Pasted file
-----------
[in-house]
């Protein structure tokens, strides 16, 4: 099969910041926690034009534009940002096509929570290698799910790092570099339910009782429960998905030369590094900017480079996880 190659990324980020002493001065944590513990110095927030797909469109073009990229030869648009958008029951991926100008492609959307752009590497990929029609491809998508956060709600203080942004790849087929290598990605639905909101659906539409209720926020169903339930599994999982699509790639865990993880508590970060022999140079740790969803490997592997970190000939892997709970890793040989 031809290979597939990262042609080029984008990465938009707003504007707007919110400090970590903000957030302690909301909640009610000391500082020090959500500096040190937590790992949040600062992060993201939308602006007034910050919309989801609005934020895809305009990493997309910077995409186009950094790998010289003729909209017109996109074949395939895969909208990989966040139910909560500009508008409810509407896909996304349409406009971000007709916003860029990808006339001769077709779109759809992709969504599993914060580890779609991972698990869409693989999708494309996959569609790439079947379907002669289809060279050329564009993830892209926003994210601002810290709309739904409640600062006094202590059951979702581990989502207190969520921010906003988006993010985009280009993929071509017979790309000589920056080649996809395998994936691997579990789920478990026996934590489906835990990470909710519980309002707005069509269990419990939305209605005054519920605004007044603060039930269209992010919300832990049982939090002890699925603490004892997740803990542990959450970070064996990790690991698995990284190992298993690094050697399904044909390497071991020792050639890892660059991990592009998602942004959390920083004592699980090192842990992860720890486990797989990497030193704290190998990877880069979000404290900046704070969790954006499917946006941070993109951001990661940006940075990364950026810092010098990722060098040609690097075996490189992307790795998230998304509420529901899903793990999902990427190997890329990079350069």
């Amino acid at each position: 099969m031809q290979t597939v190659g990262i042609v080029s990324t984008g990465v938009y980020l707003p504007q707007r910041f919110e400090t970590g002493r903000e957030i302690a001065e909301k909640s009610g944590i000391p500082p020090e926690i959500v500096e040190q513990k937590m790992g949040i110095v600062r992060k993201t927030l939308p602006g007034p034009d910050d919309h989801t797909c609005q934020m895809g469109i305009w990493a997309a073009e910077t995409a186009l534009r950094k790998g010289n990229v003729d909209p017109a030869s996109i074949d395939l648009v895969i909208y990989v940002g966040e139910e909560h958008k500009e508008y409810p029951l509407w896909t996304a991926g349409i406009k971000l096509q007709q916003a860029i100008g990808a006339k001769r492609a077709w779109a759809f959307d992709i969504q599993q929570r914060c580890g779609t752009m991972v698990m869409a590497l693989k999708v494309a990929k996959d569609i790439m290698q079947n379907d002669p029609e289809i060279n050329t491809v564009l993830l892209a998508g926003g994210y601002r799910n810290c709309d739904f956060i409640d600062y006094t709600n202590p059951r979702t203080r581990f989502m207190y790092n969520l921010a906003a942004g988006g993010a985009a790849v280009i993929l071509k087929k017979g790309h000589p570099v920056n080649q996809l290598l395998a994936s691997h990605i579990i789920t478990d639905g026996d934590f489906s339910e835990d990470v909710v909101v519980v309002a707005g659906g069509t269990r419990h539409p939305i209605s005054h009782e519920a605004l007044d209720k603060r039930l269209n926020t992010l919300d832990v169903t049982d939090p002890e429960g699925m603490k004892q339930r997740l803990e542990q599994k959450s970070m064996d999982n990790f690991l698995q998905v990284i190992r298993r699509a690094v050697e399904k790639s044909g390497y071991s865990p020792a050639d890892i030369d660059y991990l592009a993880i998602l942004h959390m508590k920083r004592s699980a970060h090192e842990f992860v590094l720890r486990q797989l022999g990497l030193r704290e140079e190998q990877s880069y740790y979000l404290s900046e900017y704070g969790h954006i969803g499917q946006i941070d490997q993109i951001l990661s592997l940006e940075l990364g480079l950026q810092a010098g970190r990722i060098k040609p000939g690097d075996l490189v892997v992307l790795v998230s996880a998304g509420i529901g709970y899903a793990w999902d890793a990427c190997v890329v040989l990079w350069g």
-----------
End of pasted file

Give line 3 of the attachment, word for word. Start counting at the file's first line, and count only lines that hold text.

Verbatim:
């Amino acid at each position: 099969m031809q290979t597939v190659g990262i042609v080029s990324t984008g990465v938009y980020l707003p504007q707007r910041f919110e400090t970590g002493r903000e957030i302690a001065e909301k909640s009610g944590i000391p500082p020090e926690i959500v500096e040190q513990k937590m790992g949040i110095v600062r992060k993201t927030l939308p602006g007034p034009d910050d919309h989801t797909c609005q934020m895809g469109i305009w990493a997309a073009e910077t995409a186009l534009r950094k790998g010289n990229v003729d909209p017109a030869s996109i074949d395939l648009v895969i909208y990989v940002g966040e139910e909560h958008k500009e508008y409810p029951l509407w896909t996304a991926g349409i406009k971000l096509q007709q916003a860029i100008g990808a006339k001769r492609a077709w779109a759809f959307d992709i969504q599993q929570r914060c580890g779609t752009m991972v698990m869409a590497l693989k999708v494309a990929k996959d569609i790439m290698q079947n379907d002669p029609e289809i060279n050329t491809v564009l993830l892209a998508g926003g994210y601002r799910n810290c709309d739904f956060i409640d600062y006094t709600n202590p059951r979702t203080r581990f989502m207190y790092n969520l921010a906003a942004g988006g993010a985009a790849v280009i993929l071509k087929k017979g790309h000589p570099v920056n080649q996809l290598l395998a994936s691997h990605i579990i789920t478990d639905g026996d934590f489906s339910e835990d990470v909710v909101v519980v309002a707005g659906g069509t269990r419990h539409p939305i209605s005054h009782e519920a605004l007044d209720k603060r039930l269209n926020t992010l919300d832990v169903t049982d939090p002890e429960g699925m603490k004892q339930r997740l803990e542990q599994k959450s970070m064996d999982n990790f690991l698995q998905v990284i190992r298993r699509a690094v050697e399904k790639s044909g390497y071991s865990p020792a050639d890892i030369d660059y991990l592009a993880i998602l942004h959390m508590k920083r004592s699980a970060h090192e842990f992860v590094l720890r486990q797989l022999g990497l030193r704290e140079e190998q990877s880069y740790y979000l404290s900046e900017y704070g969790h954006i969803g499917q946006i941070d490997q993109i951001l990661s592997l940006e940075l990364g480079l950026q810092a010098g970190r990722i060098k040609p000939g690097d075996l490189v892997v992307l790795v998230s996880a998304g509420i529901g709970y899903a793990w999902d890793a990427c190997v890329v040989l990079w350069g």